Lobster, Mushrooms, Corn – Haddock, Beans, Beurre Blanc

I knew that I was going to cook a dish with lobster and some fish. Possibly with some sort of corn. That’s about it. See, my neighborhood grocery store was having a massive sale on live lobsters and had an excellent selection of fresh fish. I noticed the Haddock right away, for a very good price as well. Then we went and saw Julie & Julia and I knew that some sort of a classic French preparation will be used for the fish. So, the one dish, morphed into two.

I partially “steamed” two lobsters following Thomas Keller’s method (put in a pot, pour boiling water on them, let them sit for 5 minutes and your done). This method makes the lobters very easy to peel but leaves the meat pretty much raw for further cooking. Also following Thomas Keller’s method, sort of (he actually filles an Immersion Circulator’s tub with melted butter!), I cooked the lobster tails and claws sous vide in a bag with butter at 59.5 C for about 20 minutes. The lobsters were served on top of diced sauteed mushrooms. Corn and lobsters are a perfect match. So, I made a sauce with corn juice and little else. I added a squeeze of lime juice, a tablespoon of cream and a little Lecithin to the sauce to give it a good emulsified texture.

For the classic French part of the dinner, I simply dusted the haddock with Wondra flour and pan fried it in butter. Served this on top of green beans tossed with almonds, shallots and some butter. The perfect sauce for this was straight from Julia Child’s seminal book “Mastering the Art of French Cooking“. A perfect Beurre Blanc. That wonderful creamy butter sauce that we hardly see anymore. To make it, a mixture of white wine vinegar, shallots and vermouth is reduced to a couple of tablespoons. Then cool butter is whisked in gradually. You can leave the shallots in there, but I strained it and threw the shallots into the green beans. The sauce was creamy (but had no cream), tart and oh so buttery. Absolute heaven. I did screw up when plating though. I should’ve put the sauces on the plate first before the mushrooms/beans as opposed to saucing all the way at the end. That would’ve made for a better presentation.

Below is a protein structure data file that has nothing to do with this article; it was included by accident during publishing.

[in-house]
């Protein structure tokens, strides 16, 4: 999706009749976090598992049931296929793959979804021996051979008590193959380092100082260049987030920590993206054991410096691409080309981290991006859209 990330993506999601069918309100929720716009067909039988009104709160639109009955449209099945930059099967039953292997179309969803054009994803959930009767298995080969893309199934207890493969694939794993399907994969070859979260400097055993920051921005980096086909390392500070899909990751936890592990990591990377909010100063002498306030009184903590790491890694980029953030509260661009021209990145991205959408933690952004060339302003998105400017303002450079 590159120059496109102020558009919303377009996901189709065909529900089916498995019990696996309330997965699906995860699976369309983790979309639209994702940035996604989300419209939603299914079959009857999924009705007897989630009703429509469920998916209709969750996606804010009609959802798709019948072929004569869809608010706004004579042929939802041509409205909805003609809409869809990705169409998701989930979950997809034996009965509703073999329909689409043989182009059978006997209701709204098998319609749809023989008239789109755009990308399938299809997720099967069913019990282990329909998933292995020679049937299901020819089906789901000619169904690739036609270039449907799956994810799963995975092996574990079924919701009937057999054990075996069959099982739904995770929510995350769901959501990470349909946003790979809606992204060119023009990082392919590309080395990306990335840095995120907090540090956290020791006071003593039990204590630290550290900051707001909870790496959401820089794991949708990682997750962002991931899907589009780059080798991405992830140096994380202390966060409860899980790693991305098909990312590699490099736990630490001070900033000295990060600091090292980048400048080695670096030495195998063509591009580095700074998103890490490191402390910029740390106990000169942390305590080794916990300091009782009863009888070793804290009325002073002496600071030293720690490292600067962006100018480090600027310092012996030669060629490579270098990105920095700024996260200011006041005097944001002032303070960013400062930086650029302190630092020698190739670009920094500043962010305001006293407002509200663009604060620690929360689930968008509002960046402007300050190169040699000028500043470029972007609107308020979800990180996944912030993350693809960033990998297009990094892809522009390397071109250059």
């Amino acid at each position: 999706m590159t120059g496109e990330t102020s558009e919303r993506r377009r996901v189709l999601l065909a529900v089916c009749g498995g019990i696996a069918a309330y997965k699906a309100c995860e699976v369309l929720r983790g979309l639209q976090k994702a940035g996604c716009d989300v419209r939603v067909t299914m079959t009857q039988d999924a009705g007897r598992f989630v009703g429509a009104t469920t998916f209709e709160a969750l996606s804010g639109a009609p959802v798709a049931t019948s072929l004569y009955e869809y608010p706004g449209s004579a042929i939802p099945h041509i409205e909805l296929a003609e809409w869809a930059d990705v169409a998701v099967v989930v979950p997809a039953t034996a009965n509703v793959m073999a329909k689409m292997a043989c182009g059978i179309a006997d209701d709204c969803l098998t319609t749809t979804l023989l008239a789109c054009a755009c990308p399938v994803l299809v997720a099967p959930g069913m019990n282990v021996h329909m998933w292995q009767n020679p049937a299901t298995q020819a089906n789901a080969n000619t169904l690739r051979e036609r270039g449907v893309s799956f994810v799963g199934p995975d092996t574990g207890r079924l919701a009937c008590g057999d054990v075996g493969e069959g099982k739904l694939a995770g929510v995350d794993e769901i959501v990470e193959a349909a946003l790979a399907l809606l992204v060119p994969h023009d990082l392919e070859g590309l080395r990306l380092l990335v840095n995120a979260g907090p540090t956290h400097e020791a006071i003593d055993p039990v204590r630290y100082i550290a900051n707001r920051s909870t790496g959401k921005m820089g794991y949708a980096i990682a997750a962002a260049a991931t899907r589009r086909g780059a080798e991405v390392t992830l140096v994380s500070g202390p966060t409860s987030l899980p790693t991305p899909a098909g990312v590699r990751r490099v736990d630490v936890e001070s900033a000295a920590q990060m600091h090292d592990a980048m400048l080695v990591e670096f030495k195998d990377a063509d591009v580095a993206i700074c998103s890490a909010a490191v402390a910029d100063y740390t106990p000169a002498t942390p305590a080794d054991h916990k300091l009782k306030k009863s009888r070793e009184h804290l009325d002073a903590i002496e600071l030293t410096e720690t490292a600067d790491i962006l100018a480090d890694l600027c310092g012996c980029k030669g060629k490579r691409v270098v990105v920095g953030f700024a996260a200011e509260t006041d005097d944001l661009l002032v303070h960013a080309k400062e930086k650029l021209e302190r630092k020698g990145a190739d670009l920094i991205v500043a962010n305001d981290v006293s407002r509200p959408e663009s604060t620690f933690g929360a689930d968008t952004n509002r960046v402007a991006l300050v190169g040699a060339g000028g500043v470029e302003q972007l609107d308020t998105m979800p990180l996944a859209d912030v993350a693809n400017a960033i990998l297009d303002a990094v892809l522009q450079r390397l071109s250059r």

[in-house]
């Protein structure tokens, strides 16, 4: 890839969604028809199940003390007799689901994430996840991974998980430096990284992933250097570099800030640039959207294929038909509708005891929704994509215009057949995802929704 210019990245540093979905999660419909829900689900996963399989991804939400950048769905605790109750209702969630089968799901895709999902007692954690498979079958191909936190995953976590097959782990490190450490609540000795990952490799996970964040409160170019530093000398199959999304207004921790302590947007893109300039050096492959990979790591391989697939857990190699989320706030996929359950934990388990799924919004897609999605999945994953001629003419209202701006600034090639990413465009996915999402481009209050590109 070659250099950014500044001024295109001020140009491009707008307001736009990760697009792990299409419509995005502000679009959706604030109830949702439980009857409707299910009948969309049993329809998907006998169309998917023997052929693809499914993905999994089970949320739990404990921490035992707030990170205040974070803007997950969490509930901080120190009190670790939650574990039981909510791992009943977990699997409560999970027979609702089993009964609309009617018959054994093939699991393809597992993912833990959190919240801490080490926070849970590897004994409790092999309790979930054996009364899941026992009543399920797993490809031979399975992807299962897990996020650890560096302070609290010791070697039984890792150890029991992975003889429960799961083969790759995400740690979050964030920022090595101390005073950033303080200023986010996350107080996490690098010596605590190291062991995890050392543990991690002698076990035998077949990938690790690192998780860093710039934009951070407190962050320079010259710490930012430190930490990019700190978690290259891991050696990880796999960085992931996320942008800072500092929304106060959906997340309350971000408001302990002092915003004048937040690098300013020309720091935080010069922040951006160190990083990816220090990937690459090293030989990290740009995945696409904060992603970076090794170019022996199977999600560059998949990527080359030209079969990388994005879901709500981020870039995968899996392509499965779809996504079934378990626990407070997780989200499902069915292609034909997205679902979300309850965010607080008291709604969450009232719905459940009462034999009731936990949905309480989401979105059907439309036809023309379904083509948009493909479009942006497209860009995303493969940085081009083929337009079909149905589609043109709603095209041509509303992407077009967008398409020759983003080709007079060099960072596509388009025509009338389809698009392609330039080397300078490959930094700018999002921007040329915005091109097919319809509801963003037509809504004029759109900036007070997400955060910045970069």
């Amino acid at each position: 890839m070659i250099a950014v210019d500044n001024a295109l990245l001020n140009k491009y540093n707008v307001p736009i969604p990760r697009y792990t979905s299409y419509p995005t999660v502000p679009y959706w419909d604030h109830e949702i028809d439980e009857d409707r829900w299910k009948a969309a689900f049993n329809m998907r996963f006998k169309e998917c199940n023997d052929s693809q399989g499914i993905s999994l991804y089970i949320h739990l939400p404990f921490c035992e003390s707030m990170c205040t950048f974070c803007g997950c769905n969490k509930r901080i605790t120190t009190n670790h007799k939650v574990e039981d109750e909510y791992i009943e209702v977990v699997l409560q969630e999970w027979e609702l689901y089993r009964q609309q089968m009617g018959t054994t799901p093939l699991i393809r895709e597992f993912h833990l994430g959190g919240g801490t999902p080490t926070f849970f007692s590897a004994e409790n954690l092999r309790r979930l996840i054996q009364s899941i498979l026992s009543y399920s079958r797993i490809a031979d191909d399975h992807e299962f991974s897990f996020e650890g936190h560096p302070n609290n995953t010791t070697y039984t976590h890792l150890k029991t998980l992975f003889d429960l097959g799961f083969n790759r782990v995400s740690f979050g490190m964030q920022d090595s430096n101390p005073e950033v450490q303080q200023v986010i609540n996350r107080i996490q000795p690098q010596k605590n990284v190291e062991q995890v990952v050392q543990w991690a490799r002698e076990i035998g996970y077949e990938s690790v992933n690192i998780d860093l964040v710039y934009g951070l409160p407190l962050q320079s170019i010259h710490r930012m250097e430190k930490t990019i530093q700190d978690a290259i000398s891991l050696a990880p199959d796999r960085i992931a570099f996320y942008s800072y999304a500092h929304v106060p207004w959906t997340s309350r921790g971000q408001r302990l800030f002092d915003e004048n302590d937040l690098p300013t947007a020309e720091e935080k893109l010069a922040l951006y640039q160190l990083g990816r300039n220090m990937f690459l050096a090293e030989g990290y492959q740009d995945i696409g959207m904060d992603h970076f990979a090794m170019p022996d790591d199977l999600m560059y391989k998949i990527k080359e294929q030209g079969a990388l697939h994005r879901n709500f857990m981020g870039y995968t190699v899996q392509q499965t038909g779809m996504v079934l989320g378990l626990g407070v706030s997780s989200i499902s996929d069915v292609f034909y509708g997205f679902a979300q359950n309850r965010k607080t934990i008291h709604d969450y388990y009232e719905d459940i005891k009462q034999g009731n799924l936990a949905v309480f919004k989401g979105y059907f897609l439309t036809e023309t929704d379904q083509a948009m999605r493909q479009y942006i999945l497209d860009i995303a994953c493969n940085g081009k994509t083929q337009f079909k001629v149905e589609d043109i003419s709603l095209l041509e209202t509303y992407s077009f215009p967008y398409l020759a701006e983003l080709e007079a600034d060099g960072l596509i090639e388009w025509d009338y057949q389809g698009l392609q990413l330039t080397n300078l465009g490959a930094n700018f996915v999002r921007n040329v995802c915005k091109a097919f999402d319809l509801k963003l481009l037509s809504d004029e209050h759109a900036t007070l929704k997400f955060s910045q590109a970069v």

Sous Vide Salmon, Brown Rice Risotto and Parsley Sauce

Let me preface this post by admitting my mistake. I overcooked the salmon. Sous Vide fish is usually cooked around 120F and in the case of oily fish it can be even cooked at a lower temperature for a semi-raw effect. For some reason I got my temps confused and cooked this nice piece of fish at 130F. Still it was very well cooked and moist, but it could’ve been better.

I wanted to cook brown rice with it. The “risotto” idea was an afterthought. I had stirred in some chopped chives and a few spoons of olive oil in the finished rice and it looked so nice and creamy. It tasted a bit salty though. In comes the yogurt I had in the fridge. A few tablespoons not only made it delicious, they also made it seem very much like a rich risotto.

The sauce is made from blanched parsley that was pureed with a bit of water, lime juice and thickened with Ultratex-3. That is a hydrocolloid that makes thick luscious mixtures from a thin sauce without any heat and with no additional taste or fat. Fat can mask the delicate and fresh taste of parsley and heating this sauce would have ruined the green color.